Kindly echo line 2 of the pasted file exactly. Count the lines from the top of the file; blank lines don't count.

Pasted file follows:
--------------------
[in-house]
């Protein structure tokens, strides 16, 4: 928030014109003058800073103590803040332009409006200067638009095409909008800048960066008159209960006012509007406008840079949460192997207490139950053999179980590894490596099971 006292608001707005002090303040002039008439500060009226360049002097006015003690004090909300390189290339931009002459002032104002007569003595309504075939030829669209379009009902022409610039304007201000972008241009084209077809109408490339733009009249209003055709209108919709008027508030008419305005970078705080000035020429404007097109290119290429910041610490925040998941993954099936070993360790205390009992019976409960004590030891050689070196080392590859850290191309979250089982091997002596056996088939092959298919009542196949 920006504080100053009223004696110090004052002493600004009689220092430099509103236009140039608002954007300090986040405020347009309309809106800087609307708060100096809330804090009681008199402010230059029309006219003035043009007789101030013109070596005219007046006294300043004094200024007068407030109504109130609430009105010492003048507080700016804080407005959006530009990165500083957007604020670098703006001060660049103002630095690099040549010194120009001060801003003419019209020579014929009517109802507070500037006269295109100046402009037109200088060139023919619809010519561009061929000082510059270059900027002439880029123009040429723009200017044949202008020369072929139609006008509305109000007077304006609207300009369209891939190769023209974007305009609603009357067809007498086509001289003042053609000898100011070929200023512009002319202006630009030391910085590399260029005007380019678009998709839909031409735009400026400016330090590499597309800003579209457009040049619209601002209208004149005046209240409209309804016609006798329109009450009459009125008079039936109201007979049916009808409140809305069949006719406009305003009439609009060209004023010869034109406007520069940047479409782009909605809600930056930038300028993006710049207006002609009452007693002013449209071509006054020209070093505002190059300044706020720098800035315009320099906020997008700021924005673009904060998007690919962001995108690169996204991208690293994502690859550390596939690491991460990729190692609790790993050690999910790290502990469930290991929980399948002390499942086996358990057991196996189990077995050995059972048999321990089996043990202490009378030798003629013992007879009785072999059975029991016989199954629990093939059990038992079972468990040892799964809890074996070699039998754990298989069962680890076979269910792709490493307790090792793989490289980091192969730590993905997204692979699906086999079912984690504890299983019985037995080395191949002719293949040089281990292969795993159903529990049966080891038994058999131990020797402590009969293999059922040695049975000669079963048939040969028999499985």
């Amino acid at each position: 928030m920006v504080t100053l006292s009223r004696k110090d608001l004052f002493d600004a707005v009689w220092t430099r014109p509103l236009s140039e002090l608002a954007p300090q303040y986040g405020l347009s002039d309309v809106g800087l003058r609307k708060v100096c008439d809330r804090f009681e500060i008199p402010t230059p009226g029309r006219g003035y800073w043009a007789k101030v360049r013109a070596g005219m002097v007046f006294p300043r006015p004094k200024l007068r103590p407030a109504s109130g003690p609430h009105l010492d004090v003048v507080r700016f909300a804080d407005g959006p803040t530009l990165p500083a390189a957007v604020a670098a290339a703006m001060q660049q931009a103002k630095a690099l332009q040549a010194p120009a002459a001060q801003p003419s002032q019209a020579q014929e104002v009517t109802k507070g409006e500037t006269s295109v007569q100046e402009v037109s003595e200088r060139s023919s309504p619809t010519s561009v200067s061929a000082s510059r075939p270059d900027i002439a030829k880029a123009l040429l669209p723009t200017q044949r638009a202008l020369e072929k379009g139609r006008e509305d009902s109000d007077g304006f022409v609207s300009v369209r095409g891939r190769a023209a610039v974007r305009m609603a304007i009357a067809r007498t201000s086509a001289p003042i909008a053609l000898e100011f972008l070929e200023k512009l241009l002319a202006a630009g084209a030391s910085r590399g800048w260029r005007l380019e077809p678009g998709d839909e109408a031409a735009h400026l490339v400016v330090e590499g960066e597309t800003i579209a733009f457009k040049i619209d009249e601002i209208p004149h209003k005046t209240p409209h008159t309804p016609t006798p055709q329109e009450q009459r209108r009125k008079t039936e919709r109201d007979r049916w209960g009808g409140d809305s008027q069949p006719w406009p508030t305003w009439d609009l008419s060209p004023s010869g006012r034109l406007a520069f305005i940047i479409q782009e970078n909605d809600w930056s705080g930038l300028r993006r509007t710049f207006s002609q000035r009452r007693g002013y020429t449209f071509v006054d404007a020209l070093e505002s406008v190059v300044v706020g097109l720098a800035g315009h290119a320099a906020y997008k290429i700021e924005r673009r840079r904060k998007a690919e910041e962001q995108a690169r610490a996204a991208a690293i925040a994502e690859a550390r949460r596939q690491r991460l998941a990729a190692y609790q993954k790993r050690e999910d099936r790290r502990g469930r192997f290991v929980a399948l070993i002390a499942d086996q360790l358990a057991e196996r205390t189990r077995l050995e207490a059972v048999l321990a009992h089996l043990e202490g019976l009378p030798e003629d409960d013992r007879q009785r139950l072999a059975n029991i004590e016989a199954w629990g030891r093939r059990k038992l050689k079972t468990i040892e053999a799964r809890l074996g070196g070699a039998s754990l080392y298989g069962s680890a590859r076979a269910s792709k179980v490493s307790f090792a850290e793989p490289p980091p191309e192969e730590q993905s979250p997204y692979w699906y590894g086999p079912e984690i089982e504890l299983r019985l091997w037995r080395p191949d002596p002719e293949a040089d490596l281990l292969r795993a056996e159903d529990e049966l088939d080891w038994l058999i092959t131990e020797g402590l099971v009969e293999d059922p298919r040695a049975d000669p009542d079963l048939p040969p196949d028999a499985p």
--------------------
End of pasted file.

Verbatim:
């Protein structure tokens, strides 16, 4: 928030014109003058800073103590803040332009409006200067638009095409909008800048960066008159209960006012509007406008840079949460192997207490139950053999179980590894490596099971 006292608001707005002090303040002039008439500060009226360049002097006015003690004090909300390189290339931009002459002032104002007569003595309504075939030829669209379009009902022409610039304007201000972008241009084209077809109408490339733009009249209003055709209108919709008027508030008419305005970078705080000035020429404007097109290119290429910041610490925040998941993954099936070993360790205390009992019976409960004590030891050689070196080392590859850290191309979250089982091997002596056996088939092959298919009542196949 920006504080100053009223004696110090004052002493600004009689220092430099509103236009140039608002954007300090986040405020347009309309809106800087609307708060100096809330804090009681008199402010230059029309006219003035043009007789101030013109070596005219007046006294300043004094200024007068407030109504109130609430009105010492003048507080700016804080407005959006530009990165500083957007604020670098703006001060660049103002630095690099040549010194120009001060801003003419019209020579014929009517109802507070500037006269295109100046402009037109200088060139023919619809010519561009061929000082510059270059900027002439880029123009040429723009200017044949202008020369072929139609006008509305109000007077304006609207300009369209891939190769023209974007305009609603009357067809007498086509001289003042053609000898100011070929200023512009002319202006630009030391910085590399260029005007380019678009998709839909031409735009400026400016330090590499597309800003579209457009040049619209601002209208004149005046209240409209309804016609006798329109009450009459009125008079039936109201007979049916009808409140809305069949006719406009305003009439609009060209004023010869034109406007520069940047479409782009909605809600930056930038300028993006710049207006002609009452007693002013449209071509006054020209070093505002190059300044706020720098800035315009320099906020997008700021924005673009904060998007690919962001995108690169996204991208690293994502690859550390596939690491991460990729190692609790790993050690999910790290502990469930290991929980399948002390499942086996358990057991196996189990077995050995059972048999321990089996043990202490009378030798003629013992007879009785072999059975029991016989199954629990093939059990038992079972468990040892799964809890074996070699039998754990298989069962680890076979269910792709490493307790090792793989490289980091192969730590993905997204692979699906086999079912984690504890299983019985037995080395191949002719293949040089281990292969795993159903529990049966080891038994058999131990020797402590009969293999059922040695049975000669079963048939040969028999499985």